If you want colours to pop more, have a look at the artist wheel, by using colours opposite to each other ( complimentary colours on the colour wheel ) can really make something stand out,E.G Someone in a red coat standing in a green field!

Photo by Shane Aldendorff

So some key tips there for improving your photos and Instagram feed, do let me know if Simon’s tips have helped and show me or tag me in your photos

Sharing your story on social

The two people who motivate my decisions!
Part of “my story” that I am happy to share!

I read an interesting debate, this morning, about how much of your own life, you should share on social. By this, I’m not referring to posting photos of your kids, house, last meal and relationship woes but rather your own “ story”.

When you are thinking about content idea and when you are stressed and pushed for time, one idea can be, to share your own “story” as a way of connecting with your followers. It doesn’t need to be your “story” from birth to present, or even your whole history, of your career. It can be a “story” that simply connects, with your customers, or is relevant to articles and posts, you are sharing. So how much is too much to share? What are you happy to share- your goals? your motivations? Your failures? Your successes? What would you deem as too much or be uncomfortable to share?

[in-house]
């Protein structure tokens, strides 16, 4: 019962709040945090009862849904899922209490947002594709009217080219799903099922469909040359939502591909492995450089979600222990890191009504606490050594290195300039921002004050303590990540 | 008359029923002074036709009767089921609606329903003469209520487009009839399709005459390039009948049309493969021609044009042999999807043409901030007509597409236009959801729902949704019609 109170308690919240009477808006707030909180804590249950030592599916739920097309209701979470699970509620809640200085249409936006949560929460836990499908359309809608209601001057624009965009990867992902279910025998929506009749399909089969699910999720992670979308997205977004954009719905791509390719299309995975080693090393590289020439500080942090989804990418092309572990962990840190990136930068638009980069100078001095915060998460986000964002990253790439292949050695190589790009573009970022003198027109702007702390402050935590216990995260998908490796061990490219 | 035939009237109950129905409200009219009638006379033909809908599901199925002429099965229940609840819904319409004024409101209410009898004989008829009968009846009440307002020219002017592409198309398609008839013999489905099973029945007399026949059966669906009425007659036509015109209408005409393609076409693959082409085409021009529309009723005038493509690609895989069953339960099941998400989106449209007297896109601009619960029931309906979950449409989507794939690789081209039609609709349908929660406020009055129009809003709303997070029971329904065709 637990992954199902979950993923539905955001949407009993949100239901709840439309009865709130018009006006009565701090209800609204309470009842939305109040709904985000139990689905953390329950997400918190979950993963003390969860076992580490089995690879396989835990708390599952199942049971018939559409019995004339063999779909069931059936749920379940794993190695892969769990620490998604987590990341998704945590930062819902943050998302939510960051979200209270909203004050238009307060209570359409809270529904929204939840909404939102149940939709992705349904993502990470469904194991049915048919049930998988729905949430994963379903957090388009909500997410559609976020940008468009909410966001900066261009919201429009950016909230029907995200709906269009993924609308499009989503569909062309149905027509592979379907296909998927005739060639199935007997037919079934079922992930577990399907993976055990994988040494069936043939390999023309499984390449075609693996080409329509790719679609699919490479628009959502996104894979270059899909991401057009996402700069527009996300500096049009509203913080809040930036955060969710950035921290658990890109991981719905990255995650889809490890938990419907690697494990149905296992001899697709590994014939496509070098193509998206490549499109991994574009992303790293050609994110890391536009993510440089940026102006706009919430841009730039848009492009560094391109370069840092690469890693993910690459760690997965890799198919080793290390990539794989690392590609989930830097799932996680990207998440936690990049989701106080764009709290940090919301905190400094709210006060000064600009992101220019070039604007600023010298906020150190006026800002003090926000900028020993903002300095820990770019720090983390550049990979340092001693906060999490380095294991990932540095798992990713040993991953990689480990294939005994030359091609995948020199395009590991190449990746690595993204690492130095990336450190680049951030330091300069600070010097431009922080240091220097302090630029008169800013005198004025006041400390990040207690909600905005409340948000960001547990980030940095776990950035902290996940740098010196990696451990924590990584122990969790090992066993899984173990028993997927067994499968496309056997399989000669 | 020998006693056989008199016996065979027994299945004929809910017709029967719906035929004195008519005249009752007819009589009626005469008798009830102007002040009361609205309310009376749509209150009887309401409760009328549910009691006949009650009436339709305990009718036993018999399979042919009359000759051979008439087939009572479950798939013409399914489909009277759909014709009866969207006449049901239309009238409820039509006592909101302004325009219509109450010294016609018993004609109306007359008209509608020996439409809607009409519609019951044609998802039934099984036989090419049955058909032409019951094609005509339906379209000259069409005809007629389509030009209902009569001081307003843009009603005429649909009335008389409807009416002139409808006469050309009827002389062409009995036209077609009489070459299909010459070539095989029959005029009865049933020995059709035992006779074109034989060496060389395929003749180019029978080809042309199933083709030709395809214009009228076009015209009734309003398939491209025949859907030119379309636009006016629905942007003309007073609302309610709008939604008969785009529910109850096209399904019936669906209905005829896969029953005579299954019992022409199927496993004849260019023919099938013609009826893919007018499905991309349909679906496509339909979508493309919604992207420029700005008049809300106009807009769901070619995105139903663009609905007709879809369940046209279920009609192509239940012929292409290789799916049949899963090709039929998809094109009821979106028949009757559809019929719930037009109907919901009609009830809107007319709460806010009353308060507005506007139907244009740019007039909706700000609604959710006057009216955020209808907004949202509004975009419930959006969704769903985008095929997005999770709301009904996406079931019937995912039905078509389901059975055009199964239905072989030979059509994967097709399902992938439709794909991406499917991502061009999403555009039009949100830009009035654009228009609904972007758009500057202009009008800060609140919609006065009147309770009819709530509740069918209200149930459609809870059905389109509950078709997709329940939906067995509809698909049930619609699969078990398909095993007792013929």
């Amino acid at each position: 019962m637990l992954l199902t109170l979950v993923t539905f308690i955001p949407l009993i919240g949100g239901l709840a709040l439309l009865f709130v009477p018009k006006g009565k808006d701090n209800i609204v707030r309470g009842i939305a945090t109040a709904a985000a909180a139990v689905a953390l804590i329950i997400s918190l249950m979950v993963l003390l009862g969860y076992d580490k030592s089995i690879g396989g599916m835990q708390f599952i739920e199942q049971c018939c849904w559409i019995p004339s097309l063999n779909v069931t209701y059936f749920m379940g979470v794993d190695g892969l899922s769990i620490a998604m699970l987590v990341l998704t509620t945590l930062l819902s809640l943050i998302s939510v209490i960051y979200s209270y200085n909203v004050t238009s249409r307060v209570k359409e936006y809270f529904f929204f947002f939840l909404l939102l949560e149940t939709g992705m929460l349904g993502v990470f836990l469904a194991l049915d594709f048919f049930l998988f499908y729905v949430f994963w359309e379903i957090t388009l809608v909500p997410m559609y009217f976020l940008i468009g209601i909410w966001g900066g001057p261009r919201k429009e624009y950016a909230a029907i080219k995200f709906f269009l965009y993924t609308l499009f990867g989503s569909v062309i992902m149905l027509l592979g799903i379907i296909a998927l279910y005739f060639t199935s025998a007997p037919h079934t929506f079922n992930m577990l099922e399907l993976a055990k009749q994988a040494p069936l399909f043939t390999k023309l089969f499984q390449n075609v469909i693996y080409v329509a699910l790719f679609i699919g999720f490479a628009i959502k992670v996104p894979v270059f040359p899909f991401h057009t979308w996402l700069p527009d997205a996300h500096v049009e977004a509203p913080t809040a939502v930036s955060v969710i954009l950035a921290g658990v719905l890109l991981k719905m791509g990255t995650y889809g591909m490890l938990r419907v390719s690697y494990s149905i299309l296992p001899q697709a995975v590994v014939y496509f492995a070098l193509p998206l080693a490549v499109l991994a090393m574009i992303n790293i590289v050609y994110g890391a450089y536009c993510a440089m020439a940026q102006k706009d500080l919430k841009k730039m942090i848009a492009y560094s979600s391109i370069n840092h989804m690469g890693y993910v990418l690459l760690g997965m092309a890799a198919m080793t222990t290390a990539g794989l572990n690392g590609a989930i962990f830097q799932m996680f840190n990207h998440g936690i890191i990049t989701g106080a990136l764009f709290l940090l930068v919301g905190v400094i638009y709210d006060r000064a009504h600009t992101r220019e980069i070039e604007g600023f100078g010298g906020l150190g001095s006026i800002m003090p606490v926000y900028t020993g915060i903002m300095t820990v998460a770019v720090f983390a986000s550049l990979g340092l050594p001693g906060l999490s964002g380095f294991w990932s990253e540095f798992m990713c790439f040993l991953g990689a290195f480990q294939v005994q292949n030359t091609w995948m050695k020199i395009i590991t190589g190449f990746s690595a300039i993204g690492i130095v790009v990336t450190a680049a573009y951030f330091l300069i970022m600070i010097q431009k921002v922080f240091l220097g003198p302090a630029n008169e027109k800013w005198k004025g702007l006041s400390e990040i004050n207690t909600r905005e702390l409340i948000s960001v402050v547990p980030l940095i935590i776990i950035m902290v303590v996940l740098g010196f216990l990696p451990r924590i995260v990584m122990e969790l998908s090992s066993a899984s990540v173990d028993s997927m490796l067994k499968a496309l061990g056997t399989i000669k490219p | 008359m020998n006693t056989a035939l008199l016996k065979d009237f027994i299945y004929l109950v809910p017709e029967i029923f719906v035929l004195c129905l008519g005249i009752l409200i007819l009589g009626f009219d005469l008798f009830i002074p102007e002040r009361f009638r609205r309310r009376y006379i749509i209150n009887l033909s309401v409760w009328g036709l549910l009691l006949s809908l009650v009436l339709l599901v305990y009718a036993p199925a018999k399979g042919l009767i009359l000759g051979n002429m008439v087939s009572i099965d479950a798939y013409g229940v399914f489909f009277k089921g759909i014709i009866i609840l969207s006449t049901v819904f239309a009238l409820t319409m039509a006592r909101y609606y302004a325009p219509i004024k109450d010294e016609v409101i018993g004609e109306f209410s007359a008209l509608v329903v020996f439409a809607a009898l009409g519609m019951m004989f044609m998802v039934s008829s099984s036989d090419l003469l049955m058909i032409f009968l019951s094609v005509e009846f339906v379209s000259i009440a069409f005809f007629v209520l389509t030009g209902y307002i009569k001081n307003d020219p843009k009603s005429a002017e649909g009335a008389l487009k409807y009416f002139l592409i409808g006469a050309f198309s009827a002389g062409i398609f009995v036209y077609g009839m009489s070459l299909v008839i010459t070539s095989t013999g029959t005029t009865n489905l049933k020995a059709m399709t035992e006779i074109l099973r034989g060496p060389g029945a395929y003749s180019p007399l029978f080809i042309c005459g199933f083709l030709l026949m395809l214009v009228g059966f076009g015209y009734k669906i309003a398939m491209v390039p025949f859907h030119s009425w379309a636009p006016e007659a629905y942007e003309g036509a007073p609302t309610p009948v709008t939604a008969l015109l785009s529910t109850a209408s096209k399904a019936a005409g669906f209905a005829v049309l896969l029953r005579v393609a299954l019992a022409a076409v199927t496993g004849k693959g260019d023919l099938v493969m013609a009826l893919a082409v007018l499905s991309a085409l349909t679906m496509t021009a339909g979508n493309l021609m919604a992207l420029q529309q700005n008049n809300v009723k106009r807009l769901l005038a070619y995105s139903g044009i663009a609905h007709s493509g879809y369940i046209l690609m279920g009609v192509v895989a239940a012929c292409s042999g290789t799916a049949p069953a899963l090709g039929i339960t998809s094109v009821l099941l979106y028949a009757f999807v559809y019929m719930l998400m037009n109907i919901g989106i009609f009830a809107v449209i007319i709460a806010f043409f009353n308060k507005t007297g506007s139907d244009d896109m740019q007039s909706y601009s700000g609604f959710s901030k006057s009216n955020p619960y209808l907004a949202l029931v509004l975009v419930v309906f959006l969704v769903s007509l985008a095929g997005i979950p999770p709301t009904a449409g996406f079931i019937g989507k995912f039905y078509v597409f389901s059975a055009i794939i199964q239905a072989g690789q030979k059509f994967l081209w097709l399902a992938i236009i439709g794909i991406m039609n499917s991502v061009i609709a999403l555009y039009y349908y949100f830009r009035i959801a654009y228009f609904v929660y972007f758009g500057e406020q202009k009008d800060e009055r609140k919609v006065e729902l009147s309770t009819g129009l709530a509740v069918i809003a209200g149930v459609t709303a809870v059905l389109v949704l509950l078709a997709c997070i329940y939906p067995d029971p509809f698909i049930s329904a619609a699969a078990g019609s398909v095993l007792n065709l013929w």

Sharing your “story” can be frightening on social media. If you have honed the perfect tone of voice, you may be worried that it will not fit in with your perfected tone of voice. Perhaps you may be worried, you will not seem “professional” and potentially harm, your brand. It doesn’t have to be your personal “story” that leads to you feeling vulnerable , it’s sometimes good to step out of your comfort zone but you should never abandon, the fundamentals of your overall social strategy!

By sharing your “story”, you should be creating connections, with those that are reading your story! This may be, sharing why you started your business, the person that motivates you, the relative that gave you some advice, it can be as revealing, as you choose it to be!

Your “story” does need to be authentic and true, however, that goes without saying. What would be your comfortable starting point? Could it be as simple, as sharing a ritual, an idiosyncrasy, or anything else that reveals, the human side to your business!

Brand storytelling on social media, can help people, understand and resonate with your business, build your brand awareness and create a story that your customers or clients, will remember.

Now, just like I wouldn’t start reading Biff and the Magic Key story, to a group of pre teens – your story on social, needs to be a story, that will fit with your audience! Points to consider, might include, what problems do your customers have? How do they overcome problems? Having this in mind, might help you frame your story.

When it comes to telling your story, you may want to be unique, inspiring and have a context. Just like those pre teens, from my years in the classroom, would tell you – there always needs to be an audience, in mind, for your story. You need to know, where that audience live, in the world of social and the stories that will best work with them! Are your stories visual? personal? humour driven? It is vital that your story is going to be on brand and in the world of social, enough to stop the scroll?